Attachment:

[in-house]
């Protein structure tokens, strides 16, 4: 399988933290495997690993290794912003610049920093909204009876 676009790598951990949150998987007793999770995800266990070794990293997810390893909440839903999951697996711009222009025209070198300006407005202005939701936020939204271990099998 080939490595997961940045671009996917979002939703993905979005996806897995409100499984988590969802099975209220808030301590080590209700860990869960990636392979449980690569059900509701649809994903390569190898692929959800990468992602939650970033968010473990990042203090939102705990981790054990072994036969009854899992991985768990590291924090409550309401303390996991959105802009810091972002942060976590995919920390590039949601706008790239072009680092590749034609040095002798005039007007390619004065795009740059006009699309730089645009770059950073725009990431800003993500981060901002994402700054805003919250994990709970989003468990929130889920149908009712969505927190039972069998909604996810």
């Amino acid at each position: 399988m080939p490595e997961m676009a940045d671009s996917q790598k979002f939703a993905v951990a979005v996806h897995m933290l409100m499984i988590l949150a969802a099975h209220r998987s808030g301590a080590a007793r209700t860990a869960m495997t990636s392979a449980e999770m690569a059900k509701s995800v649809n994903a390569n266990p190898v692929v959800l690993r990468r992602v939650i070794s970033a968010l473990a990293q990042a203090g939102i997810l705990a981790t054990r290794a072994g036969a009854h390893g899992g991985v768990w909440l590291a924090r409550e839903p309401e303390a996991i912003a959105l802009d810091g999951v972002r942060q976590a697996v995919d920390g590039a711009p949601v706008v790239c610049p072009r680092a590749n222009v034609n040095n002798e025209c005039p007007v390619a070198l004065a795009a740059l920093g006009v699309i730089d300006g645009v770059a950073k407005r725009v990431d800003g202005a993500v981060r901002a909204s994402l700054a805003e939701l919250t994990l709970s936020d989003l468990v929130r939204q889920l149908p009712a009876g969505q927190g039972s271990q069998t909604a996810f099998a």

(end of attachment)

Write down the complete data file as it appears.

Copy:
[in-house]
């Protein structure tokens, strides 16, 4: 399988933290495997690993290794912003610049920093909204009876 676009790598951990949150998987007793999770995800266990070794990293997810390893909440839903999951697996711009222009025209070198300006407005202005939701936020939204271990099998 080939490595997961940045671009996917979002939703993905979005996806897995409100499984988590969802099975209220808030301590080590209700860990869960990636392979449980690569059900509701649809994903390569190898692929959800990468992602939650970033968010473990990042203090939102705990981790054990072994036969009854899992991985768990590291924090409550309401303390996991959105802009810091972002942060976590995919920390590039949601706008790239072009680092590749034609040095002798005039007007390619004065795009740059006009699309730089645009770059950073725009990431800003993500981060901002994402700054805003919250994990709970989003468990929130889920149908009712969505927190039972069998909604996810």
């Amino acid at each position: 399988m080939p490595e997961m676009a940045d671009s996917q790598k979002f939703a993905v951990a979005v996806h897995m933290l409100m499984i988590l949150a969802a099975h209220r998987s808030g301590a080590a007793r209700t860990a869960m495997t990636s392979a449980e999770m690569a059900k509701s995800v649809n994903a390569n266990p190898v692929v959800l690993r990468r992602v939650i070794s970033a968010l473990a990293q990042a203090g939102i997810l705990a981790t054990r290794a072994g036969a009854h390893g899992g991985v768990w909440l590291a924090r409550e839903p309401e303390a996991i912003a959105l802009d810091g999951v972002r942060q976590a697996v995919d920390g590039a711009p949601v706008v790239c610049p072009r680092a590749n222009v034609n040095n002798e025209c005039p007007v390619a070198l004065a795009a740059l920093g006009v699309i730089d300006g645009v770059a950073k407005r725009v990431d800003g202005a993500v981060r901002a909204s994402l700054a805003e939701l919250t994990l709970s936020d989003l468990v929130r939204q889920l149908p009712a009876g969505q927190g039972s271990q069998t909604a996810f099998a």